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Creating art as a climate solution

An interdisciplinary partnership supported by Yale Planetary Solutions is inspiring local awareness — and local solutions — in the face of the climate threat.

Urban settings are disproportionately affected by the consequences of climate change, but Yale’s Karen Seto believes that the world’s cities can also be a key part of the climate solution.

A New Haven-based collaboration developed by Seto, the Frederick C. Hixon Professor of Geography and Urbanization Science at Yale School of the Environment, and Kymberly Pinder, the Stavros Niarchos Foundation Dean of the Yale School of Art, is a case in point.

After hearing about a new kind of paint that more effectively absorbs heat (and thus reduces surface temperatures), it occurred to Seto that the advance might offer a chance to mitigate the effects of climate change. What’s more, she saw it as opportunity for scholars from across disciplines to educate the local community and inspire action.

Pinder, a renowned scholar of public art and advocate for promoting community engagement in the arts, agreed. The first project to emerge from their partnership is a vibrant mural, called “Take the Risk to Cool Down,” in Fair Haven, a neighborhood of New Haven. (The mural, which was painted on a building at the corner of Mill Street and Saltonstall Avenue, was created by Victoria Martinez ’20 M.F.A., Yale’s Climate Engagement through Art in Cities fellow. An interdisciplinary team, which included Annie Lin, a project specialist at the Yale School of Art, and Asha Ghosh, the Urban Program Manager at the Yale School of the environment, turned the idea into reality.)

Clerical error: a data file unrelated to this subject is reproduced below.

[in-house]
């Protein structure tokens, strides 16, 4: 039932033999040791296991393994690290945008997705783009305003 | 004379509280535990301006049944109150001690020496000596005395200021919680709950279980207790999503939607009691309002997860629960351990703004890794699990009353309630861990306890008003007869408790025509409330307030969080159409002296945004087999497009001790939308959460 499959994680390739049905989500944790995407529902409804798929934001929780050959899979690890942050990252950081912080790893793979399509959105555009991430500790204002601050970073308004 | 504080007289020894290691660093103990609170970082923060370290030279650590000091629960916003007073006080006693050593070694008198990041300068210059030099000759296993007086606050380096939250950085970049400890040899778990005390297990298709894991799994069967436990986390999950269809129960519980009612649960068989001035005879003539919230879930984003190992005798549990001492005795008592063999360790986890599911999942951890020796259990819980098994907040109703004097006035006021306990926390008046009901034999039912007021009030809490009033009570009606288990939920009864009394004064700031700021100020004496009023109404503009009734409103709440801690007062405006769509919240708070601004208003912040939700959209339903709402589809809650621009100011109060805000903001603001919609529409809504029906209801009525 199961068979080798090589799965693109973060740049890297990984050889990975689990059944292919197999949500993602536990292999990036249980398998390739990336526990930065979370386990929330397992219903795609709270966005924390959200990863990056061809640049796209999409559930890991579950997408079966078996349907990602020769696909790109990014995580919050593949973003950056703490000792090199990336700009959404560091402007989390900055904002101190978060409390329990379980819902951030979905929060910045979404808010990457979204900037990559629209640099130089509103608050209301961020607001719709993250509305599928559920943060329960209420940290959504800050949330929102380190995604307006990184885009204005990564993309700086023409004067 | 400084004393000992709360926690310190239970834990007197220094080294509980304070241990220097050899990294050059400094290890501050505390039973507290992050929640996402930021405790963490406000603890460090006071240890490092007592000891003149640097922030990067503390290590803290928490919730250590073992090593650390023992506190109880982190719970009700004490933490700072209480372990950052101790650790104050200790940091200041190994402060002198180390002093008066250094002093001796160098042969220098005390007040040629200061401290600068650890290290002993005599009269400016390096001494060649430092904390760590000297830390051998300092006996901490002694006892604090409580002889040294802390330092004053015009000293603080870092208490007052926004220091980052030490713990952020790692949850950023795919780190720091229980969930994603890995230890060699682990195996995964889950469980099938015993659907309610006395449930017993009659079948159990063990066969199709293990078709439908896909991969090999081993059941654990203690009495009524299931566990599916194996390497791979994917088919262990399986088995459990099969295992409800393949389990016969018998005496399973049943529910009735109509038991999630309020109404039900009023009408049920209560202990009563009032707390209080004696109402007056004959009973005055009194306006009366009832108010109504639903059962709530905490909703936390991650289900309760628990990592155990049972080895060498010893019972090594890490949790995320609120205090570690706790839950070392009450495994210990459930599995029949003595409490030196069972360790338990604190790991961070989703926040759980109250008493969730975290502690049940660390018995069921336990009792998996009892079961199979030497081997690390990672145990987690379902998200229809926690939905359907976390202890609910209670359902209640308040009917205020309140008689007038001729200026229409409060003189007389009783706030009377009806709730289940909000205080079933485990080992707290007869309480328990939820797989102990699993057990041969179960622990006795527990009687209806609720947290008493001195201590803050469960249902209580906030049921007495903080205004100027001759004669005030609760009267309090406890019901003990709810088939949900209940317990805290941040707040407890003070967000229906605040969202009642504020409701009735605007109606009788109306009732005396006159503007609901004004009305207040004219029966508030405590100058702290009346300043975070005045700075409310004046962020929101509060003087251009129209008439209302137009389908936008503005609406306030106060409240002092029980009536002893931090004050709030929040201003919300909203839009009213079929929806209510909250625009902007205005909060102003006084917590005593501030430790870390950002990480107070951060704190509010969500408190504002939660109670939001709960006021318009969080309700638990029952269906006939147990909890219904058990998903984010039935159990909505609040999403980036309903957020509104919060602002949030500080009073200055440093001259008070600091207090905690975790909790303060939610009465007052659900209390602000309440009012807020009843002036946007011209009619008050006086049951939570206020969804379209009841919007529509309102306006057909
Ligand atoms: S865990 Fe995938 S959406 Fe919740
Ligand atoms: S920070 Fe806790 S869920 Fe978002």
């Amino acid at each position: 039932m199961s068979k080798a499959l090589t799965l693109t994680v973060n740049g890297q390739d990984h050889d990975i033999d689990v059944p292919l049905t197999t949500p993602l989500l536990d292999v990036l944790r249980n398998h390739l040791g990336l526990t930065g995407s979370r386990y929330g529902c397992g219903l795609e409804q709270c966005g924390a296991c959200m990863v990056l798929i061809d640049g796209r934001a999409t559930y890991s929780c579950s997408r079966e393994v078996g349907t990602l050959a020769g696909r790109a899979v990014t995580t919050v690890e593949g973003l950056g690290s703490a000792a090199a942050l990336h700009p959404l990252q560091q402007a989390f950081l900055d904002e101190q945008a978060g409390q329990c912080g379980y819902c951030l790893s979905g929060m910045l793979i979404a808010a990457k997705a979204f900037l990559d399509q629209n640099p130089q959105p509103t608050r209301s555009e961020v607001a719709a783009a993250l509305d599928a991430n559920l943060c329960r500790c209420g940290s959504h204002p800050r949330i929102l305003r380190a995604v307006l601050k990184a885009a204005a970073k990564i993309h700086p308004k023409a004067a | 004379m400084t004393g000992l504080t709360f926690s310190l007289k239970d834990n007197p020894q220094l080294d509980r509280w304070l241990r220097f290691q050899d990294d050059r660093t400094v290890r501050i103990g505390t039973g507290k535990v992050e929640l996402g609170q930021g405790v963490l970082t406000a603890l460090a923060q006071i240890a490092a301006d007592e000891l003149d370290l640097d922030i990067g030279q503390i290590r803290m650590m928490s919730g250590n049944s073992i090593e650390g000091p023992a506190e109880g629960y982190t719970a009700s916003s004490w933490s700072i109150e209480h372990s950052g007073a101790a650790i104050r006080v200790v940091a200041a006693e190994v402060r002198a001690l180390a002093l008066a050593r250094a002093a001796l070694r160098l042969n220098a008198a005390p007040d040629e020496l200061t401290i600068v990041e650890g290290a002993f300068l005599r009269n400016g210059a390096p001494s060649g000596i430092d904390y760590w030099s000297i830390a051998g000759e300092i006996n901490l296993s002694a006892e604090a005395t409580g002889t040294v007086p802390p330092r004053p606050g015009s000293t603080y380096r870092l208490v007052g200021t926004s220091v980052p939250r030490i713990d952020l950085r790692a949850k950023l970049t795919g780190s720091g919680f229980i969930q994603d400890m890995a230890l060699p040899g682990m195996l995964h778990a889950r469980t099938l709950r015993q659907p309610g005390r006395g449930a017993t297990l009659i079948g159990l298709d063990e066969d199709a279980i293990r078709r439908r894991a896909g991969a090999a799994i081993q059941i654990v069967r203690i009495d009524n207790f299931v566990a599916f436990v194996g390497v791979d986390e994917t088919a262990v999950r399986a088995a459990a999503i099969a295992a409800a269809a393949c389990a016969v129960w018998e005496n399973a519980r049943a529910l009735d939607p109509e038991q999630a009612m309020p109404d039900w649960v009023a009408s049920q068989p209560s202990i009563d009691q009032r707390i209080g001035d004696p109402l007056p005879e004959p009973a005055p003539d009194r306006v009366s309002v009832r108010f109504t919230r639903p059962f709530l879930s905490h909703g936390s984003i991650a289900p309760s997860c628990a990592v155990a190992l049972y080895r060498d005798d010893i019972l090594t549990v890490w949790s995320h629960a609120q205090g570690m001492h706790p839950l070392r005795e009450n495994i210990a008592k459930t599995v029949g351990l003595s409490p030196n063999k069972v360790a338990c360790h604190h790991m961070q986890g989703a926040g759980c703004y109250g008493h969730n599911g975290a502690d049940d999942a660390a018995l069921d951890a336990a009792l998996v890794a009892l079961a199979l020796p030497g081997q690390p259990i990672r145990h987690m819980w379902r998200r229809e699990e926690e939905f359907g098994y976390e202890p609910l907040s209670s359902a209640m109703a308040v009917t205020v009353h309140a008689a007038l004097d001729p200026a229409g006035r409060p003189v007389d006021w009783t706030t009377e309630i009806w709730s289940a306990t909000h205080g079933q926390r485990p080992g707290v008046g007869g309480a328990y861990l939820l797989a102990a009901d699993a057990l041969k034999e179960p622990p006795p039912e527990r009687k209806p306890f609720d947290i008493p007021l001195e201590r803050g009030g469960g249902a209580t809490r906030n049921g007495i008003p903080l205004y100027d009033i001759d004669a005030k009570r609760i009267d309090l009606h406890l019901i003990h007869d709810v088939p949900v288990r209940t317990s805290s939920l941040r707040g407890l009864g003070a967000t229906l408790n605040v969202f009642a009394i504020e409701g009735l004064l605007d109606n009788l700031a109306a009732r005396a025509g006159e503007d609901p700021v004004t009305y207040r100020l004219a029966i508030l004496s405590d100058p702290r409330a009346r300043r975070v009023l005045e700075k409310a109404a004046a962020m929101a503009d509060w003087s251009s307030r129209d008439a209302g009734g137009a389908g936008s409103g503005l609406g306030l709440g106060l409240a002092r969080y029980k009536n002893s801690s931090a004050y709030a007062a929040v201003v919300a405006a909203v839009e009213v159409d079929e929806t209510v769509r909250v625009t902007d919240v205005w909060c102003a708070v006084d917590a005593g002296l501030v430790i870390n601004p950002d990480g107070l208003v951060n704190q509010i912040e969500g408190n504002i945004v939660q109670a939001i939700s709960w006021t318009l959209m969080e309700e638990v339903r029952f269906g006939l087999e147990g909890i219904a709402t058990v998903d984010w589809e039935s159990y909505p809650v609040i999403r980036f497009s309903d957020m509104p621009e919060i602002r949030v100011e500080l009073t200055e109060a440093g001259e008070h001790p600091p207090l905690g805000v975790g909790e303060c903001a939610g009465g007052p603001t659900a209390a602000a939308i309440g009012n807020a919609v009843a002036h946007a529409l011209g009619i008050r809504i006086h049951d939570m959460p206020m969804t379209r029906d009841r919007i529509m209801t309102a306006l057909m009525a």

The stunning piece of public art, however, is just a first step in the initiative, Pinder said. She now envisions training local artists to create their own murals, and ultimately creating a “sustainable” art community that can transform more of the city’s empty walls while helping to mitigate the effects of climate change.

Art can pull you into thinking about an issue you may not have wanted to, or even thought you ever would,” Pinder said. “And I think that’s the storytelling capability of all the arts.”

The collaboration, which is described in this video, is part of Yale Planetary Solutions, a university-wide initiative aimed at developing practical responses that will have an impact on Earth’s global crises such as climate, biodiversity, and the disruption of biogeochemical cycles.

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